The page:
Richard Reeves: I grew up in the U.K., as you can probably tell. And I grew up in an industrial town just about an hour north of London. My parents were upwardly mobile and had landed there because my father ended up working manufacturing on the white-collar side, having worked at Ford. And he actually was hit pretty hard in the manufacturing recessions of the 1980s, to the extent he actually was out of work for a while. And I think to some extent I’ve been really influenced by my parents’ upbringing in various ways. Their upward mobility, I think, was one of the things that really motivated some of my work around inequality. And that sense of anger that I inherited, I think, of any barriers that were put in front of people by class, gender, race and so on. But I also think that it’s now clearer to me that, both as a father myself but also as a scholar, just watching my father be a father from his generation where his bedrock responsibility was bread winning and then to be unemployed, twice… And when he was first unemployed, actually every day getting up and putting on his tie, shirt and tie, and shaving and then going into the spare room to bash out resumés to get a job. And I remember him saying to me, “My job now is to get a job.” And he also taught us to swim and all the other stuff that fathers do — and mothers I should say too. I think that was a modeling for me too, but it also made me realize both the upsides and downsides of the traditional male role model. But what I very strongly felt was he was a father as the core part of his identity. And that’s I think influenced me quite strongly as I’ve worked on this book.
What was that industrial town where you grew up?
It was called Peterborough. They had a big factory there called Baker Perkins, a lot of agricultural work too. I worked in a frozen pea factory as a teenager. My mum was actually a night nurse at one of the factories for a while — which makes it all sound a little bit more sort of Dickensian than it was. We were an affluent family by most people’s standards. But it was very much what Americans would call a middle-class town — voted for Brexit quite strongly in the Brexit referendum, which is always a good test of what kind of constituency was it. So, yeah, just an hour north of London. But then I left from there to go to university. And then I zigzagged between journalism, politics, academia, and think tanks for all of my time in the U.K., and actually ended up working in the coalition government for Nick Clegg as his director of strategy. So I’ve done my dose of politics. And I worked for the first Blair government as well, actually. So I’ve dabbled in politics for a few years here and there.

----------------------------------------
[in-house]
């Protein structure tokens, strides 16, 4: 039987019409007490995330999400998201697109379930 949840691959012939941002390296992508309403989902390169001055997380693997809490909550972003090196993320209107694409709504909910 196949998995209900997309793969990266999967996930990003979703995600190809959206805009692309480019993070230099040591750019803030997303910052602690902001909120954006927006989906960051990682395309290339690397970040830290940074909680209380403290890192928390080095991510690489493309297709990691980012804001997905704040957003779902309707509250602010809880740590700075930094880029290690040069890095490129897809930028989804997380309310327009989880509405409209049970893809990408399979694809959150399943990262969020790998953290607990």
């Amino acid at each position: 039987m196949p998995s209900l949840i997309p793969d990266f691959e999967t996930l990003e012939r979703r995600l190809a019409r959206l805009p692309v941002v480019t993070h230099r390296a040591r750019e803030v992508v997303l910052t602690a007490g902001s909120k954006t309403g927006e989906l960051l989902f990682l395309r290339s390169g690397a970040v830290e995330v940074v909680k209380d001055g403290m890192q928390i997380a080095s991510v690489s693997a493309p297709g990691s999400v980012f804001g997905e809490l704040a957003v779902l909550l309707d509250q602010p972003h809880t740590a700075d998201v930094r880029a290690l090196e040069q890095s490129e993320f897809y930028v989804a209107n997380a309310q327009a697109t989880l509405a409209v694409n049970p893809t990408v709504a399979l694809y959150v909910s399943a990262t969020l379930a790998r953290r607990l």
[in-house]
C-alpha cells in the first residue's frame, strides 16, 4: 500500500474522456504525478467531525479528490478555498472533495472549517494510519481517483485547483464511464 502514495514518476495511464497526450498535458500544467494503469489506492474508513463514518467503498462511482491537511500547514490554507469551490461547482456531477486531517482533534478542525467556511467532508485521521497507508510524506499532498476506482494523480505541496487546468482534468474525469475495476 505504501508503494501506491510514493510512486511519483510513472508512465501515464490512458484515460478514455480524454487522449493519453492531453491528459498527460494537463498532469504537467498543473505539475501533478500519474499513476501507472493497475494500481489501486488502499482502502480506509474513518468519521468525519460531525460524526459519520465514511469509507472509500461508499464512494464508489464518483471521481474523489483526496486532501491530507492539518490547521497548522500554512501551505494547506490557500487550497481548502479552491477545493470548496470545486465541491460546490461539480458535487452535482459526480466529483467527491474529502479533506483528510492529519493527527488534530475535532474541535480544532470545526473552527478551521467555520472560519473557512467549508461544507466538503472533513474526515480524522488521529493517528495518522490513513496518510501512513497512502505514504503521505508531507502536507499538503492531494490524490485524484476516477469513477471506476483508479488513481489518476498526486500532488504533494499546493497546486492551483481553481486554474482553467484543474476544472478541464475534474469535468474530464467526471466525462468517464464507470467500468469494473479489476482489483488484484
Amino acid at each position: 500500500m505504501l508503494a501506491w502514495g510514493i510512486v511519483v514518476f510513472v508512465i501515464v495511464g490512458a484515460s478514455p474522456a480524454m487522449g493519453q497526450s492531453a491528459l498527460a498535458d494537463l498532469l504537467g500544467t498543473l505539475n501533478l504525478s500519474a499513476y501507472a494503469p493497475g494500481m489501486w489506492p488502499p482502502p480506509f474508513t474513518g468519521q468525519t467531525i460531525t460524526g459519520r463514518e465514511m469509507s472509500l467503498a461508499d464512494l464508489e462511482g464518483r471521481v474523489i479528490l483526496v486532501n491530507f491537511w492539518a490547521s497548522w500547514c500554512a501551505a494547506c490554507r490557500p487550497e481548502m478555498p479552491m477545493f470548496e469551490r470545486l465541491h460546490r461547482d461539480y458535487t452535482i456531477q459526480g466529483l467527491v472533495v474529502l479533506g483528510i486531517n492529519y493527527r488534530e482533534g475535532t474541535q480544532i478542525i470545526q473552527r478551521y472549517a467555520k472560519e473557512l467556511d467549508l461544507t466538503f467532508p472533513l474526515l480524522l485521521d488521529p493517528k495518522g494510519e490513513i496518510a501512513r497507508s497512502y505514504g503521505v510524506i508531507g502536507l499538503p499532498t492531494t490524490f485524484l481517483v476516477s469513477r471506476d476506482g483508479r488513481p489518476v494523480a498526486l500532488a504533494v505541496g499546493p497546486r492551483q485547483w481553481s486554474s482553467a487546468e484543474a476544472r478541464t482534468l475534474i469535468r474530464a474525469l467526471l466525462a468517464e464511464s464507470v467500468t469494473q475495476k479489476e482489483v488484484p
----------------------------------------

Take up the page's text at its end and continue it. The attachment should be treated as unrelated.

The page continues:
Geoff Kabaservice: I took a master’s degree at Cambridge University, so I actually went to Peterborough a few times. It was a good music town at that point.
Richard Reeves: Yes. It has a beautiful cathedral as well.
Geoff Kabaservice: It does.
Richard Reeves: It was genuinely mixed town. Lots of immigration. I think the school I was at was… I think it’s now 50%, but it was a very high proportion of Pakistani immigrants kids at the school, so very, very racially mixed at that time. That had been after a big immigration wave, obviously from the Asian subcontinent. Mixed in all kinds of interesting ways.
Geoff Kabaservice: And was that a school that we here in the United States would refer to as a public school?